Pittsburgh ready to reopen 'front door' — Point State Park
Years ago, Dan Wright took his young children to the fountain and watched them splash in the water on warm summer days.
His five kids grew up and moved out. His wife died 12 years ago. Nowadays, the 65-year-old Penn Hills retiree visits Point State Park alone.
“It's so beautiful here,” Wright said, sitting on a bench and pulling the brim of his Pirates hat low to shade his eyes. “This is Pittsburgh. The Point is Pittsburgh. You got the city right there, all three rivers, the bridges, the ballparks — look at the mountains all around us.
“... I can't get enough of it, to tell you the truth. And it sure beats sitting at home.”
The Point, as locals call it, is not only Pittsburgh's signature landmark, it has become one of the most iconic cityscapes in America.
Featured in movies and visible from key entry points to the city, it's where Downtown workers stroll on lunch breaks and where tourists shed long-held stereotypes of Pittsburgh as a dirty, ugly city. Here, the brown water of the Monongahela mixes with the blue-green Allegheny to form the mighty Ohio. It is where a large fountain traditionally greeted visitors by shooting water 150 feet into the air.
“It's our front door ... and the city's living room, where we go to celebrate by boat, by bike and on foot,” said Lisa Schroeder, CEO of Riverlife Pittsburgh, a riverfront advocacy and planning group.
On Friday, after four years of construction, the fountain will reopen with a celebration to mark the end of the $39 million renovation of Point State Park.
“I've never seen a place like this,” said Dylan Bierman, 13, of Brighton, Mich., who visited The Point with his parents as crews laid sod to replace the still-closed lawn. “You have Big City over here, the rivers going by over there, mountains up there. There's nothing like it anywhere else.”
‘Empires collided here'
The park's beauty is matched only by its historical significance.
“It's a really important place,” park manager Mathew Greene said. “Empires collided here.”
Home to four forts between 1754 and 1792, Point State Park was considered such an important military location that Patrick Henry urged Colonial troops in 1777 to consider Pittsburgh “the bulwark of your country” in defending it against the British.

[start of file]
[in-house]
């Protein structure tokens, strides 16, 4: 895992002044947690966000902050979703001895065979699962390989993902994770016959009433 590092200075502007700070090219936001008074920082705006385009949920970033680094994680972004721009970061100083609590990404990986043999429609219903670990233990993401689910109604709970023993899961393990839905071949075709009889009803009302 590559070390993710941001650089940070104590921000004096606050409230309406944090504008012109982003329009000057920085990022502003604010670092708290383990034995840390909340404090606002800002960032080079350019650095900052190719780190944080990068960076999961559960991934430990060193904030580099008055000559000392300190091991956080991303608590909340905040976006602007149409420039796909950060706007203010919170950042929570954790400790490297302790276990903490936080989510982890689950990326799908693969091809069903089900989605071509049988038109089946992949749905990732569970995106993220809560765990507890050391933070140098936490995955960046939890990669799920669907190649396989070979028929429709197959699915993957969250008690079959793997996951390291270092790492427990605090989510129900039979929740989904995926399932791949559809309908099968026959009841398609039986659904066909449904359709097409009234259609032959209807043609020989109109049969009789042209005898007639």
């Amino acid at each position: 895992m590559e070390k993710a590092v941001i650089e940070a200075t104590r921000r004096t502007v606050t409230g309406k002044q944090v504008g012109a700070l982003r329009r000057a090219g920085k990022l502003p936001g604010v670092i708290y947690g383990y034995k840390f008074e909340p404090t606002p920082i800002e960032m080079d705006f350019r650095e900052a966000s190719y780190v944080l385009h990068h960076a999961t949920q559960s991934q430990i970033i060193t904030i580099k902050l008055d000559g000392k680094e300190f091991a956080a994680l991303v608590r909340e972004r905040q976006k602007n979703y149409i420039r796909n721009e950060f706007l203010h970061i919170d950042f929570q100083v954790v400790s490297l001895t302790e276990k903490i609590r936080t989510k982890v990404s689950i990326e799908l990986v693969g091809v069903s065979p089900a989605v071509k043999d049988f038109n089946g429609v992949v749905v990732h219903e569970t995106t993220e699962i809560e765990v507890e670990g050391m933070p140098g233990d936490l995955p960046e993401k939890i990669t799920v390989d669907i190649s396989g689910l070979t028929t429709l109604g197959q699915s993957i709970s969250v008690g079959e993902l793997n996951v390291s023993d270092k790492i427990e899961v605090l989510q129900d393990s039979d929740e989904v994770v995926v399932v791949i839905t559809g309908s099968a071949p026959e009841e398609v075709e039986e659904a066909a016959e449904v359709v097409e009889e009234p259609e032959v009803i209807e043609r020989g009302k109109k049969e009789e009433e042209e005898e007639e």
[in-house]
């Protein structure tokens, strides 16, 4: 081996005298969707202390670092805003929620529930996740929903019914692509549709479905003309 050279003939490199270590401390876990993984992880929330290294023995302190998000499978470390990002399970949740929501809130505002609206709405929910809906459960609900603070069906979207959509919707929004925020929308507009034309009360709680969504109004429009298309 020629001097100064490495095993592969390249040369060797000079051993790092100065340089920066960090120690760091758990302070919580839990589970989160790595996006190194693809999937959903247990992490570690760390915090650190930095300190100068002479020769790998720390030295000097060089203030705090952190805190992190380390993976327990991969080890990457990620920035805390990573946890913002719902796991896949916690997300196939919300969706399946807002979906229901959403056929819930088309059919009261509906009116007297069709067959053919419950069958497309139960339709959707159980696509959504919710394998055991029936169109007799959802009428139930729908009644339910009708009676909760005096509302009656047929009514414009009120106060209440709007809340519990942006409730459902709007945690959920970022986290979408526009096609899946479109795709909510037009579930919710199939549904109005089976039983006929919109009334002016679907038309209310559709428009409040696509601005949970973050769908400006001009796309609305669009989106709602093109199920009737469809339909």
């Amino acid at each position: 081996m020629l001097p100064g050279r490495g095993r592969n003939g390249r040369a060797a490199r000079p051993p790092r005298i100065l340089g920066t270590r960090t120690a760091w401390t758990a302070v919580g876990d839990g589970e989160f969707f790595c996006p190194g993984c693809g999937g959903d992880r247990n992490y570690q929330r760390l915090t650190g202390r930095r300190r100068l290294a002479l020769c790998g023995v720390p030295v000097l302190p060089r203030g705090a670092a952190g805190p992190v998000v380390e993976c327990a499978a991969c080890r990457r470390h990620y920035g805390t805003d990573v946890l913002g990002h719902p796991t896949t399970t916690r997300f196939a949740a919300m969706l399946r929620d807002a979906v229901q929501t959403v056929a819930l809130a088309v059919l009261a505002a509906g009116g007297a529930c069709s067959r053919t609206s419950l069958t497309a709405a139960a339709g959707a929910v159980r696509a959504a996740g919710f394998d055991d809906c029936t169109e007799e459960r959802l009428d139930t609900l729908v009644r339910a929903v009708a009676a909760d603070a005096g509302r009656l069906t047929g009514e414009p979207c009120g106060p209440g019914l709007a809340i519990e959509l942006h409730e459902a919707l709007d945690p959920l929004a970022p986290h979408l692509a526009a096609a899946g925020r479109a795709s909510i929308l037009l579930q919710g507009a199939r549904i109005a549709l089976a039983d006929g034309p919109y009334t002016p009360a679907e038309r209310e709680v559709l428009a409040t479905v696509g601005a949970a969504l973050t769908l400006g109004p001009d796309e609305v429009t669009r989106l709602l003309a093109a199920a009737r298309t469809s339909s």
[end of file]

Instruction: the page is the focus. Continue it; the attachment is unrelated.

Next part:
In the 18th century, Fort Pitt, which took 2½ years to build and cost millions of dollars, was considered a state-of-the-art military facility. Its stone walls, nearly 15 feet high and more than 7 feet thick, were faced with 1.2 million bricks.
Over the decades, the area grew. Crews dumped construction debris from Pittsburgh's Renaissance, extending the land surface into the rivers, said Andrew Gaerte, education manager at Fort Pitt Museum. Today's fountain is about 400 feet downriver from where the water's edge was 250 years ago, he said.
When the frontier pushed westward, urban markings moved in.
Tenement housing and railroad yards replaced the fort's ramparts and bastions, Gaerte said. A Ferris wheel was built.
Former Pittsburgh Mayor and Pennsylvania Gov. David L. Lawrence was born in the Old Point District on June 18, 1889. By the 1940s, the area had deteriorated into a commercial slum, its military importance largely forgotten.
Mayor Cornelius D. Scully in 1937 named members of the Point Park Commission to establish a 36-acre park at the point. The state acquired almost all the property for the site by 1949 at a cost of $7.5 million. The park, completed in August 1974, was designated a National Historic Landmark in 1975. The National Park Service put an area of Downtown encompassing The Point on the National Register of Historic Places two weeks ago.
Treasure within the city
Today, it is a serene escape within the city.
“It's quiet,” said Downtown architect David Pudimat, 54, of Upper St. Clair, who worked on a crossword puzzle during a recent lunch break. “It feels very remote from Downtown, though it's only a few steps away.”
Sylvia Weise and daughter Farrah, 2, moved from Altoona to Reserve in February. Moving closer to a big city frightened her, she said. Finding The Point and strolling its grounds with her family erased that trepidation.
“You don't feel like you're in the big city here,” Weise said. “It's a nice place to walk. It's beautiful.”
It holds a potential windfall archaeologically.
“It's such an amazing place, and we don't know a whole lot about it,” said Christine Davis, an archaeologist who prepared a cultural resource analysis of the park in 2003 as part of its comprehensive master plan. “There was a cemetery there, a trading post, a drawbridge, Native Americans.”
The past is not buried too deeply, Davis said, but money for such an exploration remains elusive.
“We don't have a very good archaeological record of The Point,” Davis said. “What do we have there?”
For now, we have what Nicole Marie Story, a professional dog-walker who visited the park with two canine clients, calls “the epicenter of the city.”
“It's very New York — it's alive,” she said.
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